Could What You Choose to Eat Prevent the Next Pandemic?
COVID-19, the environment, and animal suffering point to the same conclusion.
Posted April 24, 2020 | Reviewed by Gary Drevitch
When the history of COVID-19 is written, will we list our obsession with eating animals as a major cause that led to a catastrophe of such profound consequence?
Will we have learned from the lesson of the Wuhan “wet market”—where COVID-19 is theorized to have originated—that cramming wild animals into meat markets can be dangerous? Will we have added to that lesson the one about the H1N1 swine flu of 2009 that originated in an intensive pig confinement operation in North Carolina? Will we have also added both these lessons to the H5N1 bird flu lesson of 1997, in which yet another deadly disease evidently originated in animal farms? Will we have factored in the tens of millions of illnesses each year that come from bacteria-contaminated meat? And will we have finally concluded that confining billions of animals annually into potentially lethal pandemic- and bacteria-breeding grounds can have severe consequences?
When we have carefully compared the number of people who died in the U.S. in April 2020, not only from COVID-19 but also from heart disease, will we notice that the numbers were similar, but that one disease led us to shutter our economy and spend trillions of tax dollars to prevent more deaths, while the other—heart disease, which so much data reveal is largely preventable through reducing or eliminating excessive consumption of meat and dairy—had been exacerbated through tax-subsidized animal agribusiness?
Will we wonder why meat sales surged during the pandemic? Will we have mourned the employees in slaughterhouses who died after hundreds were infected in crowded, dangerous conditions that left no room for safe distancing? Will we have mourned those who died after being exposed to these infected individuals? Will we have also mourned the pigs themselves (or lambs, cows, calves, chickens, and turkeys), the abuse of whom was so cruel that anyone treating a dog or cat the same way would have been guilty of a crime?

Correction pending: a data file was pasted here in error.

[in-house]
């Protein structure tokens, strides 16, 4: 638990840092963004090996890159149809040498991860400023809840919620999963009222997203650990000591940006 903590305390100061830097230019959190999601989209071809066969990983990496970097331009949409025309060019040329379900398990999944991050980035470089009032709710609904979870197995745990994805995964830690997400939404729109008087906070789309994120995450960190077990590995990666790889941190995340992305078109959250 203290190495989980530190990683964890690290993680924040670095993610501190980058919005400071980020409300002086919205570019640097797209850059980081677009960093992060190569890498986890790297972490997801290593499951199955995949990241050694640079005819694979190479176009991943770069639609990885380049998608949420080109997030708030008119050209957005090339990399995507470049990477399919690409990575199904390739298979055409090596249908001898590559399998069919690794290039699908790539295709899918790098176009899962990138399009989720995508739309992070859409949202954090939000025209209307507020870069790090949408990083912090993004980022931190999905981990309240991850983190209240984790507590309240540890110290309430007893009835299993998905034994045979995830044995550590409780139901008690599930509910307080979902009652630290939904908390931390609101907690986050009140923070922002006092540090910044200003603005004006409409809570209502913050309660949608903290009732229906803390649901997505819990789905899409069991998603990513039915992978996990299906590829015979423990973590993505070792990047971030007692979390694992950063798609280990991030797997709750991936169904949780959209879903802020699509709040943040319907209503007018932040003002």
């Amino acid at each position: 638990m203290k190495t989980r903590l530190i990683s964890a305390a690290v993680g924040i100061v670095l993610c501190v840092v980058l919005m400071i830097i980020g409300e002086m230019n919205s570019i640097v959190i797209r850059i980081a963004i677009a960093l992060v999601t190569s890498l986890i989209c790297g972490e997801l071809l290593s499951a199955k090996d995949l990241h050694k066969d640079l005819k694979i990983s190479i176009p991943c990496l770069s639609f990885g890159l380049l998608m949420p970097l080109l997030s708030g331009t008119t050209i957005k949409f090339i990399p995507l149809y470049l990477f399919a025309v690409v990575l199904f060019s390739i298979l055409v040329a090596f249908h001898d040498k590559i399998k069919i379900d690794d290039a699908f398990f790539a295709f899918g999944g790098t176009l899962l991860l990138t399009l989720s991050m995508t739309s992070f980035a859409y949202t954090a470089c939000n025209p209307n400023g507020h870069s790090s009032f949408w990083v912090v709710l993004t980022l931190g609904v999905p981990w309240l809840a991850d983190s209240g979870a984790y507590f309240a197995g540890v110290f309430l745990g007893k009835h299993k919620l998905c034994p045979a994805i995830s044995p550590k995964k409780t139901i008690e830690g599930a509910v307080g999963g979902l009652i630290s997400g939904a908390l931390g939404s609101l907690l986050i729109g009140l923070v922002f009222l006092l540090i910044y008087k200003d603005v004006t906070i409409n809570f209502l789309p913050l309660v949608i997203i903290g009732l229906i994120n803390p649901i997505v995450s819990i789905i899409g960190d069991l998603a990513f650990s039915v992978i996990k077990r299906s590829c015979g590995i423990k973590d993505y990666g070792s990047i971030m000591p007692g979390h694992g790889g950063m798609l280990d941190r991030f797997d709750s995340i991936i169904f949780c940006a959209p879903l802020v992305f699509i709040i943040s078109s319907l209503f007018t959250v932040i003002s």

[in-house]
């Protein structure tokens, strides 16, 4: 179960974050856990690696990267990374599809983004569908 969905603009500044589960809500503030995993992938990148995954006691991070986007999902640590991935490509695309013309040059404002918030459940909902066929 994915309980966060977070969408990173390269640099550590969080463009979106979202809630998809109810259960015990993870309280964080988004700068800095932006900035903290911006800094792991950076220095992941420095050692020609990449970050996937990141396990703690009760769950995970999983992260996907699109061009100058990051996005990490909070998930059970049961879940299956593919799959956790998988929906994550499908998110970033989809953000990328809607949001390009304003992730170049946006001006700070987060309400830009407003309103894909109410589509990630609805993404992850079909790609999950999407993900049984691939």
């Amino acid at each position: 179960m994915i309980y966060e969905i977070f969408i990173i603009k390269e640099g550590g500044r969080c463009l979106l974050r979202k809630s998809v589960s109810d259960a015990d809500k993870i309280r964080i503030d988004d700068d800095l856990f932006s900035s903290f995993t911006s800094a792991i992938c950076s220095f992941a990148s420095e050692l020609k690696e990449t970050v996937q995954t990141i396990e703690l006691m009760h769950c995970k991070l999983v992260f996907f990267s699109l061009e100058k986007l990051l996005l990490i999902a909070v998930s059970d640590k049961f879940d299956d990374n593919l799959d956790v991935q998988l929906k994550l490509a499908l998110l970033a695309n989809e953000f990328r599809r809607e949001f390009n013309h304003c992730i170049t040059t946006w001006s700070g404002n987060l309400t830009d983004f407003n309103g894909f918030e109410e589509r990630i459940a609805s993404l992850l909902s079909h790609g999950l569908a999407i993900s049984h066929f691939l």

When we remember the 50th anniversary of Earth Day that occurred during the pandemic, will we notice how little mention was made of our animal-based diets, which were responsible for so much rainforest destruction, water pollution, and aquifer depletion, as well as being a large contributor to climate change? Will we still disdain vegans, who are now so often disliked in our society?
Perhaps something different will have transpired by the time the pandemic history is written. Maybe we will have finally decided to change our food systems and dietary habits in order to protect ourselves from some future pandemics and other preventable diseases, as well as to reduce the speed of global warming. Maybe we will have resolved to put an end to the animal cruelty that will likely appall future generations.
When our children ask us, “How could you have done such things?” perhaps we’ll admit that for too long we prioritized our tastebuds over the terrible consequences of animal agribusiness. Maybe we’ll be able to add that when we finally decided to change our systems, it turned out not to be so hard. We’ll describe how even the biggest meat companies began producing plant-based proteins that tasted virtually identical to animal flesh, while other companies produced lab-grown meat by growing animal cells, obviating the slaughter of animals and the use of antibiotics in farming, which had contributed to antibiotic resistance that gravely threatened human health.
We’ll tell them that we finally transformed the political systems that had enabled animal agribusiness to influence legislation for so long, and put an end to subsidizing foods that harmed us and the planet.
We’ll point to the sustainable food systems we created that nourished billions of people safely, and simultaneously helped protect other species’ habitats, stem the rate of extinction, and slow the warming of the planet.
We’ll remind them of what, by then, they would already know well—that our educational system (the system underlying all others) had shifted to ensure that they learned how to be solutionaries who could bring their good minds and big hearts to bear on solving real-world problems in ways that enabled all life to thrive.
We’ll be able to tell our children that COVID-19 made us finally change what we put in our mouths to nourish ourselves, and our children will thank us.